According to bestselling author
Naomi Klein, the systemic use of shock and fear by the power elites to
undermine vulnerable communities is very much evident in post-bailout
Greece. From the rise of racism to the sell-off of the country's oil and
natural gas resources – much of what will shape Greece's immediate
future are, she argues, predictable consequences of the politics of
Naomi Klein is the author of controversial New York Times bestseller
The Shock Doctrine, which has been referred to as "the master narrative
of our time". The book argues that business interests and powerful
nations exploit shocks in the form of natural disasters, economic
problems, or political turmoil, as an opportunity to aggressively
restructure vulnerable countries’ economies. She posits that because
ultra-capitalistic policies are harmful to the majority of citizens,
they cannot be implemented without a shock, ranging from media-hyped
anxiety to police torture, that squashes popular resistance. In this
exclusive interview, Klein explains to EnetEnglish how she believes the
Shock Doctrine relates to Greece today.
Klein's The Shock Doctrine (2007) was an
international bestseller and its Greek translation, Το δόγμα του σοκ
(2010), remained a top-seller for many months
How do events in Greece relate to your arguments in The Shock Doctrine?
To me it is a classic example of the things I wrote about. It’s
heartbreaking to see the same tricks and the same tactics being used so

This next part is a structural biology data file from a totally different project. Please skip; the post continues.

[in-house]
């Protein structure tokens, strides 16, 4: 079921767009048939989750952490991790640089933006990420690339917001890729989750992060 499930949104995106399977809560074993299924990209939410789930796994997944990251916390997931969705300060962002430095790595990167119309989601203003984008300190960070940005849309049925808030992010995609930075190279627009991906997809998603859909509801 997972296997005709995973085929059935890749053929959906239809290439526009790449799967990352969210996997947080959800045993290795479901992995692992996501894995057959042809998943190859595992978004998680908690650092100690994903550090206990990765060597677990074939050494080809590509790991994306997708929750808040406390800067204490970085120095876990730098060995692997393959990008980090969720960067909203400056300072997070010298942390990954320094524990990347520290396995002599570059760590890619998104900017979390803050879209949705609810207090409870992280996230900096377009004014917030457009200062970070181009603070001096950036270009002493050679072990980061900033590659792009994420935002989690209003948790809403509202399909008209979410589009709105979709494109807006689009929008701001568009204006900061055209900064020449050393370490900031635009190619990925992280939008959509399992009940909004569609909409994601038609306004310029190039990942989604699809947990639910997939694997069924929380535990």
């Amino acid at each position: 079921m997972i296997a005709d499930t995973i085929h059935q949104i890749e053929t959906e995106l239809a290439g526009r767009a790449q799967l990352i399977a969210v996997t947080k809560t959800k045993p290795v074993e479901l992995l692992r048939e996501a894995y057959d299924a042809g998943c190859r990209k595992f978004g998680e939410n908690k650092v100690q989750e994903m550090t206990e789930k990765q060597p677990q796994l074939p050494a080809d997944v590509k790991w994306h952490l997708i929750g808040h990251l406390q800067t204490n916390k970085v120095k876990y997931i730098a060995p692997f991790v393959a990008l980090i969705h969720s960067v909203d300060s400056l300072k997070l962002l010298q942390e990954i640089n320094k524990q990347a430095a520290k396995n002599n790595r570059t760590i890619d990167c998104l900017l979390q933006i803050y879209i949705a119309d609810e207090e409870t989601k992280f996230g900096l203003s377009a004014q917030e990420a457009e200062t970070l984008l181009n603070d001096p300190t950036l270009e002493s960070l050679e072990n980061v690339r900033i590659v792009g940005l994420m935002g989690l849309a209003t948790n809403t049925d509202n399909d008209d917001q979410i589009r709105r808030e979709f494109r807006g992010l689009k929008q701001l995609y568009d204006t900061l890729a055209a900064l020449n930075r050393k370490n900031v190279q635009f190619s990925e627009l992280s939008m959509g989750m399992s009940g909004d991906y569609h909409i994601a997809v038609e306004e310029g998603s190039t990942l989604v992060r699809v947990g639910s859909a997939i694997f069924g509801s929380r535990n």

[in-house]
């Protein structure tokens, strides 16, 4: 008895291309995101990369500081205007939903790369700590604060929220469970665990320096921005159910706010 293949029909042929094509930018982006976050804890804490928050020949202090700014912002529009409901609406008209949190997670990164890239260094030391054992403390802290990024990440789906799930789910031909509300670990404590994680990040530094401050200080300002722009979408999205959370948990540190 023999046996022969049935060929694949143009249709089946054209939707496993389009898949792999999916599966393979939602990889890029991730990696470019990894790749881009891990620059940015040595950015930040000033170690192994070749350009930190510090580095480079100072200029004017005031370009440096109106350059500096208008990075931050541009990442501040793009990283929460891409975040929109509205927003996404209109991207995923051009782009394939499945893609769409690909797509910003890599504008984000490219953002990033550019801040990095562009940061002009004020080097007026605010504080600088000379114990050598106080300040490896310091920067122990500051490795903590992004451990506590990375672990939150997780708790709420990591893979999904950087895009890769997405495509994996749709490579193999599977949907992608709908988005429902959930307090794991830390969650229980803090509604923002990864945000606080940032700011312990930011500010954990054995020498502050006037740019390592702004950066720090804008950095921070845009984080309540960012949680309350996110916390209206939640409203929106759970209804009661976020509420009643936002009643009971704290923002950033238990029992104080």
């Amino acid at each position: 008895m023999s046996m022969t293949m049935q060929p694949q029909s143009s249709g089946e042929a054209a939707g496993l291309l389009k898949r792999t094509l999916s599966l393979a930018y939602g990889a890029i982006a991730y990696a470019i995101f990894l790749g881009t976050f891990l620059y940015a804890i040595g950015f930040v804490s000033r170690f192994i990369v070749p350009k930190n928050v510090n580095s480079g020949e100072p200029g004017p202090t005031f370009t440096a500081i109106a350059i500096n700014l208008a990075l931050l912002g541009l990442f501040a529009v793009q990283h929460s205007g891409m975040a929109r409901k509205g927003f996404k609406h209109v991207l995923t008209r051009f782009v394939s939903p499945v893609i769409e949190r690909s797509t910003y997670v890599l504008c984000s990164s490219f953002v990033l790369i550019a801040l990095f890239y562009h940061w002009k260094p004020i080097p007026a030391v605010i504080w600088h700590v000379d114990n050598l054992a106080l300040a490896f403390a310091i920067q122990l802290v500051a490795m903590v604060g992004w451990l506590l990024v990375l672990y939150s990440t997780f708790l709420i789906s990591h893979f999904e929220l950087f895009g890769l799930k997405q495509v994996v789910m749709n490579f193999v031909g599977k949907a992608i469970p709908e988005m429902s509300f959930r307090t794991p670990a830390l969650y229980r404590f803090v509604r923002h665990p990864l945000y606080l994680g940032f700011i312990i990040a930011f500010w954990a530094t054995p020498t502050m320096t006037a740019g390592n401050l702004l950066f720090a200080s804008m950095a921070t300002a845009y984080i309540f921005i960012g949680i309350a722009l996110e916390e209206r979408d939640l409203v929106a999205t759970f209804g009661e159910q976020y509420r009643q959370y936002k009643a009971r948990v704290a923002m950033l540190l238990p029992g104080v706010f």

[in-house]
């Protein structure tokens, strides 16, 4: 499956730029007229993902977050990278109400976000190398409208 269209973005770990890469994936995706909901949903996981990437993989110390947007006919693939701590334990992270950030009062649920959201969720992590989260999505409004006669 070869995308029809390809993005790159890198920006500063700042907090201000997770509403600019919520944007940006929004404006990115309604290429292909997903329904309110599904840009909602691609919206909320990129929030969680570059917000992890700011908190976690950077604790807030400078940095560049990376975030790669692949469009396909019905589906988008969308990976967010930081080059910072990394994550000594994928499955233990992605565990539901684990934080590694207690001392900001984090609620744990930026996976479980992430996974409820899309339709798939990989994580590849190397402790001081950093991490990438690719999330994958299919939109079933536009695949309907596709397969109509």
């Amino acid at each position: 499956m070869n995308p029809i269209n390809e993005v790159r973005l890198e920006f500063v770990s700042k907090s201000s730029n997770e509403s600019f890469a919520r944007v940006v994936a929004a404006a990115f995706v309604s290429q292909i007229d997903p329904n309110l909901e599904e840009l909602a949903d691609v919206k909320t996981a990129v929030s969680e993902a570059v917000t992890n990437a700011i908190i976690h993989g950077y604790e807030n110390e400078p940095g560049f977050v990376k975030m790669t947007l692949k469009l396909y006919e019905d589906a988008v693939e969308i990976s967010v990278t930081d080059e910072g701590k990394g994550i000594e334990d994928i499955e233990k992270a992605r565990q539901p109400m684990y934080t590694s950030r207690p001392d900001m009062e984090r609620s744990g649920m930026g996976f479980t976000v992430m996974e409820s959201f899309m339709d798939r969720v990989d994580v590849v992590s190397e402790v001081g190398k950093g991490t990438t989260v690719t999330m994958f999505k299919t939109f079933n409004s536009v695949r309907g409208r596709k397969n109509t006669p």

brutally. And there’s been enormous resistance in Greece. It’s
particularly distressing to see the violent repression of the social
movements that were resisting austerity. And it’s just been going on for
so long now. People get worn down.
What I’ve been following recently is the sell-off of natural
resources for mining and drilling. That’s the next frontier of how this
is going to play out – the scramble for oil and gas in the Aegean. And
it’s going to affect Cyprus as well. This is a whole other level of
using austerity and debt to force countries to sell off their mining and
drilling rights for fire sale prices.
When you add the climate crisis on top of that it is
particularly culpable that you have an economic crisis being used as
leverage to extract more fossil fuels, especially because Greece itself
very climate vulnerable. And I think its possible that, as the scramble
for oil and gas heats up, there will be more resistance because it’s a
huge threat to Greece’s economy...